Hoops, studs, cuffs, drop earrings. Fashion accessories, cultural identifiers, rites of passage, even methods of rebellion. For centuries, earrings have featured in every culture and in every material available. However, as a Sephardi Jewish woman, there remains a sinister history to these seemingly innocuous accessories that adorn my ears. Centuries ago, wearing earrings would not have been a choice for my ancestors, nor the final touch to an outfit, but instead a requirement to distinguish us as Other. To separate us from the rest of society.
From the earrings of 14th/15th century Italy to the yellow stars of Nazi Germany, clothing has consistently been used as a weapon to trap my people. To remove the possibility of being yet another anonymous member of society and to provide a clear, easy mark, a bullseye, for prejudice. The further I researched, the angrier I became and the more helpless I felt in a world that still identifies us as Other.
In order to understand why earrings were considered as objects degrading enough to be viewed as appropriate identity distinguishers, it is useful to refer back to their place and meaning in iconoclastic art. From the 12th century mosaic in the basilica on the island of Torcello, Venice, in which heathens sentenced to eternity in hell are portrayed as wearing earrings, to the conscious decision of removing the earrings from Mary’s lobe to signify the rejection of her Jewish past in favour of her Christian belief in Giovanni Bellini’s Presentation to the Temple c.1460, earrings were deemed un-Christian and therefore unacceptable.
Although the above is directed to the values of modesty and self-control, I must admit that it is nevertheless unclear to me whether this was related to the requirement of focusing on a higher power, without the distractions of physical adornments, or as viewing the pierced lobe as impure or as a mutilation of the body. In order to not offend, nor make any further blundering mistakes with regard to the symbolism of earrings in Christianity, I will return to the focus of the article: how these objects were used to segregate and, therefore, negatively impact the Jewish community.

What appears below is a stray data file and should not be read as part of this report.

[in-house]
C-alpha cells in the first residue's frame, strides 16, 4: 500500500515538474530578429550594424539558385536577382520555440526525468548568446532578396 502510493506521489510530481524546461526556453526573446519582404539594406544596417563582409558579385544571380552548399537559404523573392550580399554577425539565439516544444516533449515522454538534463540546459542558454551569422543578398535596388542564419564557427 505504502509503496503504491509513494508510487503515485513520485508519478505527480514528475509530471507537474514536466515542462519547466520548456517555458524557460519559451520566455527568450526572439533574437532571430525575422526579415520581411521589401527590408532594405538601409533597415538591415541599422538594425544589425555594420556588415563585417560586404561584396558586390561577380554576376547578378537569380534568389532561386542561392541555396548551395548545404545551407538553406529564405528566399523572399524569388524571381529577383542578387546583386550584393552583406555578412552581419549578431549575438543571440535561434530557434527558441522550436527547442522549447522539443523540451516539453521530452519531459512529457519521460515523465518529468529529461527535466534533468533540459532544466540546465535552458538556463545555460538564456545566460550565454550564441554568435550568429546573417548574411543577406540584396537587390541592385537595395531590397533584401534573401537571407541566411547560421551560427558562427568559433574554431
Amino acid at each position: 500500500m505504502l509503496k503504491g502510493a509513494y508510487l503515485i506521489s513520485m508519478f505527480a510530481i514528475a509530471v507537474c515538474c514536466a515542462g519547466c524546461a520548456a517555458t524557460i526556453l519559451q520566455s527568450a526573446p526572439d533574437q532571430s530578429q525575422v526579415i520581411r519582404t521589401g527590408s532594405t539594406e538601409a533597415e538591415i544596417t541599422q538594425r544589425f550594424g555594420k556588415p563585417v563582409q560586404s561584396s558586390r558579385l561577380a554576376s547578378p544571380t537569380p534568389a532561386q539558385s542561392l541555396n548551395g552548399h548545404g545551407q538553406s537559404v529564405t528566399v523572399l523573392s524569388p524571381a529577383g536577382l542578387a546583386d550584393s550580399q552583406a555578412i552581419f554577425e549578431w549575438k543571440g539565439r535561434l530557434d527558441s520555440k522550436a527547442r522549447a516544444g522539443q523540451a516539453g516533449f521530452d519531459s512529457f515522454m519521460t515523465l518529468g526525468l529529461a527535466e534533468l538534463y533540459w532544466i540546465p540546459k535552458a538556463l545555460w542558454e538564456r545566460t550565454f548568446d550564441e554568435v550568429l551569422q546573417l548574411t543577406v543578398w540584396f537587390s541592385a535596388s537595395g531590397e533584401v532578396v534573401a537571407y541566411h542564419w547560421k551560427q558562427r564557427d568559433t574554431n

This segregation through appearance ensured that earrings were objects that enforced hierarchy in society. This is because, by the middle of the 15th century, Jews were assimilated into Italian culture to such an extent that it was difficult to distinguish them from Christians. This “shocking” revelation that Jews were not some inferior breed, but rather similar to the rest of society, could not be abided by the various Italian authorities. It was seen as shameful or offensive to the name of Christ that the two could not be distinguished. Although the ways in which Jews were distinguished ranged from various forms of red or yellow cloth sewn to their garments, it is to the yellow O that I would like to draw attention. In 1430, the Venice city council passed a ruling that all Jewish men over the age of 12 were to wear an O of yellow cord sewn on their clothing at chest height. In contrast, the yellow Os worn by Jewish women were on their ears. In fact, in the 14th century Emilian city in Southern Italy, it was decreed that all Jewish women over the age of 10 had to wear “rings hanging from both ears, which should be and remain uncovered and visible to all” (Hughes, 1986). Those women who were known to be Jewish but were not wearing earrings were fined for having left their identity at home and, therefore, threatening society through their subversion.